At the Master Gardener Spring Fling event last month, the speakers talked a great deal about pollinators. Many of the audience’s questions were centered around pollination’s biology. Have you ever wondered where fruits and vegetables come from? Let us see if I can explain.
Fruit or vegetable production starts when the plant produces flowers. Male flowers have male reproductive parts and they produce pollen. Female flowers have ovaries that become fruit or vegetables once they are fertilized. Most vegetables have “perfect” flowers, which contain both male and female parts within a single flower. Examples of these vegetables include peppers and tomatoes.
It is critical that the male pollen reach the female eggs for fruits and vegetables to be produced. The transfer of male pollen to the female eggs is called pollination. Pollination occurs in a variety of ways.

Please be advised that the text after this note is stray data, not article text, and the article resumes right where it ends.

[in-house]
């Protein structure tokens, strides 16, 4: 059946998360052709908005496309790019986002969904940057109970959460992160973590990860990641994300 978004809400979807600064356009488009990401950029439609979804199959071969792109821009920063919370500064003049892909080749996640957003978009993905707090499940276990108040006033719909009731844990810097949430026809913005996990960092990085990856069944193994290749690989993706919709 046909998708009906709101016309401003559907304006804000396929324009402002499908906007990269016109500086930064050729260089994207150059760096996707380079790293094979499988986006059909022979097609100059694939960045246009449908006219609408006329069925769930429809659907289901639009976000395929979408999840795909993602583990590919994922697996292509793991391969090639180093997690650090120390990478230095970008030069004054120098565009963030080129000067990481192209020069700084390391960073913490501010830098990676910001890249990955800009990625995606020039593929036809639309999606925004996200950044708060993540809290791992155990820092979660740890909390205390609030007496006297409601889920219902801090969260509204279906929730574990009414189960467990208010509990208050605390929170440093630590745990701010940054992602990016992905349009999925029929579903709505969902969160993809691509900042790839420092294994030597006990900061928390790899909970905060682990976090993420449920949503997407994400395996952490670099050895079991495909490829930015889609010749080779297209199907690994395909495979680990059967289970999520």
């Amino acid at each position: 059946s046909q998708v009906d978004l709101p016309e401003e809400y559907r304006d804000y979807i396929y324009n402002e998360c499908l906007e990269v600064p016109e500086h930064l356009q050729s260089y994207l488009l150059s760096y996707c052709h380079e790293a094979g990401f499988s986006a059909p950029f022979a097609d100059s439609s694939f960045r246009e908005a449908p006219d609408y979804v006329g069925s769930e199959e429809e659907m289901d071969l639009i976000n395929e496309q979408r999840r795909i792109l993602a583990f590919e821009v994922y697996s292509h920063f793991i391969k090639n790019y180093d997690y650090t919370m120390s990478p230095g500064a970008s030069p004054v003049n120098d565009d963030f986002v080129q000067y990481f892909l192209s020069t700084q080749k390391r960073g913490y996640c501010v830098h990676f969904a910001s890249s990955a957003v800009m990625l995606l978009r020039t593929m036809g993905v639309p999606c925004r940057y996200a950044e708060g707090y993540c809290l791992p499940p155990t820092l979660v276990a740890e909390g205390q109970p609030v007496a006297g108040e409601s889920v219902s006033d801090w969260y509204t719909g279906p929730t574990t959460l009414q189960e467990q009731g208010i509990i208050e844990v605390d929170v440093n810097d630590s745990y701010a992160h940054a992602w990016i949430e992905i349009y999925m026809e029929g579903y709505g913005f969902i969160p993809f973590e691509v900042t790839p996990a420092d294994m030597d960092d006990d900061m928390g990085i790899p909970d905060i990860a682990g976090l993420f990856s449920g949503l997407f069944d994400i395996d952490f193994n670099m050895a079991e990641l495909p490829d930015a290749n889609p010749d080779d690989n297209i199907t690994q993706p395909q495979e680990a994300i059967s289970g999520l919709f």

The wind can transport pollen to female flowers while other plants depend on outside pollinators such as insects to assist in the delivery of pollen to the female flower. The most well-known pollinator is the honeybee. When a bee is foraging inside a male flower, pollen clings to the bee’s body. The pollen brushes off onto the pistil when the bee alights upon a female flower. The pistil is where the ovaries are housed. Once fertilized, the ovaries mature into fruit.
In order to protect the pollinators in your landscape, here are a few things to remember:
- If you must spray pesticide, make sure it is a low-impact product (for example, insecticidal soap).
- Apply pesticides first thing in the morning or later in the evening when pollinators are not active.
- Do not spray plants during bloom.
- Please read and follow the label directions.
If you have questions about pollination or using low-impact pesticides, please give me a call at 901-752-1207. Let’s do all we can to protect our pollinators!
Photo Credit: Miki Parker Skeen MGInt2023